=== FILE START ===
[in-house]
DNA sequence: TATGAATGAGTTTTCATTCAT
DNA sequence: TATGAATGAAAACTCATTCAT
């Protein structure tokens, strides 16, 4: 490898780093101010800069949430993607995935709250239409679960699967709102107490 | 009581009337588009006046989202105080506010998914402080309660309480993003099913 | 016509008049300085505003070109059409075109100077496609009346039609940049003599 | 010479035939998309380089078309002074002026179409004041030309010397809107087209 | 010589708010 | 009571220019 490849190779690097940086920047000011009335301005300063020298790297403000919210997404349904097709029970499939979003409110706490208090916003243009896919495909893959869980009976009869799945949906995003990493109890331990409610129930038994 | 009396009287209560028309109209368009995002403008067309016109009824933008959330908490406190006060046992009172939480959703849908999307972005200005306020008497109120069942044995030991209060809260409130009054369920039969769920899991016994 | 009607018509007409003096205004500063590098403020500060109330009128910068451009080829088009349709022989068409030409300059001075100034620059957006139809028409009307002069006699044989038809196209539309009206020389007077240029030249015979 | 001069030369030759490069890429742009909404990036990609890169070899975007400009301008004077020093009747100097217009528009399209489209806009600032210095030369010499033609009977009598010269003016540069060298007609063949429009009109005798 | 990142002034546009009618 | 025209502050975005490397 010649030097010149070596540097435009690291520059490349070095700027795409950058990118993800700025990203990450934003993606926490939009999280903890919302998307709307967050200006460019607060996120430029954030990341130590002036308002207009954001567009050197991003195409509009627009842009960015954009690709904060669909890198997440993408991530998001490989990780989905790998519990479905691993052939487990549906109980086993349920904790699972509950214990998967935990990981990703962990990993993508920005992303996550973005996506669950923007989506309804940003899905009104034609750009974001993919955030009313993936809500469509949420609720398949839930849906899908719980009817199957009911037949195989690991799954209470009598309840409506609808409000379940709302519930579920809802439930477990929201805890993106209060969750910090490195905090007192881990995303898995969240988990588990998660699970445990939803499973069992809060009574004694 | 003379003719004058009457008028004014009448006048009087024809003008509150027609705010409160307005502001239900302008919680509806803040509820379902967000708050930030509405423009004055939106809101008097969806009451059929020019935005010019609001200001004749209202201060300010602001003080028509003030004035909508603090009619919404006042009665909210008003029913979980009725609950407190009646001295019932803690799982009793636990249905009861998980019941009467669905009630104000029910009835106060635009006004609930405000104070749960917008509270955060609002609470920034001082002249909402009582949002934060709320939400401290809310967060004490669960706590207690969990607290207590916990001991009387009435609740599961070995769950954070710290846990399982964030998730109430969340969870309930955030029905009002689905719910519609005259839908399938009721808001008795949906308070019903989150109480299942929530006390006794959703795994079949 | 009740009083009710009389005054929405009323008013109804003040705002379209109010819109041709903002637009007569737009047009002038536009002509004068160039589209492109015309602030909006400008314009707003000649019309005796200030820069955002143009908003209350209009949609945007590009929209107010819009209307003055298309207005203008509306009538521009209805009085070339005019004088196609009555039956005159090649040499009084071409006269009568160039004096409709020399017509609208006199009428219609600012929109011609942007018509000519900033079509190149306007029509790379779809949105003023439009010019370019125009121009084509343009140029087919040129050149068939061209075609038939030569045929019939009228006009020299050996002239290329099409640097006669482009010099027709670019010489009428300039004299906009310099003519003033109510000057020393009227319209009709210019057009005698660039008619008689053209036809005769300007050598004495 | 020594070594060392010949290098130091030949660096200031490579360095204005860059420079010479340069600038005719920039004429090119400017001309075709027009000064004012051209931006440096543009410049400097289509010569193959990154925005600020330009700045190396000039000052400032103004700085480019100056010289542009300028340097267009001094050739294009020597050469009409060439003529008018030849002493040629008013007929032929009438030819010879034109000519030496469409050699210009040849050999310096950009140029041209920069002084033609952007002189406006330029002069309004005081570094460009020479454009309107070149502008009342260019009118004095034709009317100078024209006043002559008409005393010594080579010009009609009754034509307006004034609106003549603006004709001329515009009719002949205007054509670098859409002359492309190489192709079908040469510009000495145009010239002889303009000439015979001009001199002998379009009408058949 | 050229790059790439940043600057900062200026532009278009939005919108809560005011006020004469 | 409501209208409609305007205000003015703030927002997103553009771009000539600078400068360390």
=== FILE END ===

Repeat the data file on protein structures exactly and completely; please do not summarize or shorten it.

[in-house]
DNA sequence: TATGAATGAGTTTTCATTCAT
DNA sequence: TATGAATGAAAACTCATTCAT
């Protein structure tokens, strides 16, 4: 490898780093101010800069949430993607995935709250239409679960699967709102107490 | 009581009337588009006046989202105080506010998914402080309660309480993003099913 | 016509008049300085505003070109059409075109100077496609009346039609940049003599 | 010479035939998309380089078309002074002026179409004041030309010397809107087209 | 010589708010 | 009571220019 490849190779690097940086920047000011009335301005300063020298790297403000919210997404349904097709029970499939979003409110706490208090916003243009896919495909893959869980009976009869799945949906995003990493109890331990409610129930038994 | 009396009287209560028309109209368009995002403008067309016109009824933008959330908490406190006060046992009172939480959703849908999307972005200005306020008497109120069942044995030991209060809260409130009054369920039969769920899991016994 | 009607018509007409003096205004500063590098403020500060109330009128910068451009080829088009349709022989068409030409300059001075100034620059957006139809028409009307002069006699044989038809196209539309009206020389007077240029030249015979 | 001069030369030759490069890429742009909404990036990609890169070899975007400009301008004077020093009747100097217009528009399209489209806009600032210095030369010499033609009977009598010269003016540069060298007609063949429009009109005798 | 990142002034546009009618 | 025209502050975005490397 010649030097010149070596540097435009690291520059490349070095700027795409950058990118993800700025990203990450934003993606926490939009999280903890919302998307709307967050200006460019607060996120430029954030990341130590002036308002207009954001567009050197991003195409509009627009842009960015954009690709904060669909890198997440993408991530998001490989990780989905790998519990479905691993052939487990549906109980086993349920904790699972509950214990998967935990990981990703962990990993993508920005992303996550973005996506669950923007989506309804940003899905009104034609750009974001993919955030009313993936809500469509949420609720398949839930849906899908719980009817199957009911037949195989690991799954209470009598309840409506609808409000379940709302519930579920809802439930477990929201805890993106209060969750910090490195905090007192881990995303898995969240988990588990998660699970445990939803499973069992809060009574004694 | 003379003719004058009457008028004014009448006048009087024809003008509150027609705010409160307005502001239900302008919680509806803040509820379902967000708050930030509405423009004055939106809101008097969806009451059929020019935005010019609001200001004749209202201060300010602001003080028509003030004035909508603090009619919404006042009665909210008003029913979980009725609950407190009646001295019932803690799982009793636990249905009861998980019941009467669905009630104000029910009835106060635009006004609930405000104070749960917008509270955060609002609470920034001082002249909402009582949002934060709320939400401290809310967060004490669960706590207690969990607290207590916990001991009387009435609740599961070995769950954070710290846990399982964030998730109430969340969870309930955030029905009002689905719910519609005259839908399938009721808001008795949906308070019903989150109480299942929530006390006794959703795994079949 | 009740009083009710009389005054929405009323008013109804003040705002379209109010819109041709903002637009007569737009047009002038536009002509004068160039589209492109015309602030909006400008314009707003000649019309005796200030820069955002143009908003209350209009949609945007590009929209107010819009209307003055298309207005203008509306009538521009209805009085070339005019004088196609009555039956005159090649040499009084071409006269009568160039004096409709020399017509609208006199009428219609600012929109011609942007018509000519900033079509190149306007029509790379779809949105003023439009010019370019125009121009084509343009140029087919040129050149068939061209075609038939030569045929019939009228006009020299050996002239290329099409640097006669482009010099027709670019010489009428300039004299906009310099003519003033109510000057020393009227319209009709210019057009005698660039008619008689053209036809005769300007050598004495 | 020594070594060392010949290098130091030949660096200031490579360095204005860059420079010479340069600038005719920039004429090119400017001309075709027009000064004012051209931006440096543009410049400097289509010569193959990154925005600020330009700045190396000039000052400032103004700085480019100056010289542009300028340097267009001094050739294009020597050469009409060439003529008018030849002493040629008013007929032929009438030819010879034109000519030496469409050699210009040849050999310096950009140029041209920069002084033609952007002189406006330029002069309004005081570094460009020479454009309107070149502008009342260019009118004095034709009317100078024209006043002559008409005393010594080579010009009609009754034509307006004034609106003549603006004709001329515009009719002949205007054509670098859409002359492309190489192709079908040469510009000495145009010239002889303009000439015979001009001199002998379009009408058949 | 050229790059790439940043600057900062200026532009278009939005919108809560005011006020004469 | 409501209208409609305007205000003015703030927002997103553009771009000539600078400068360390």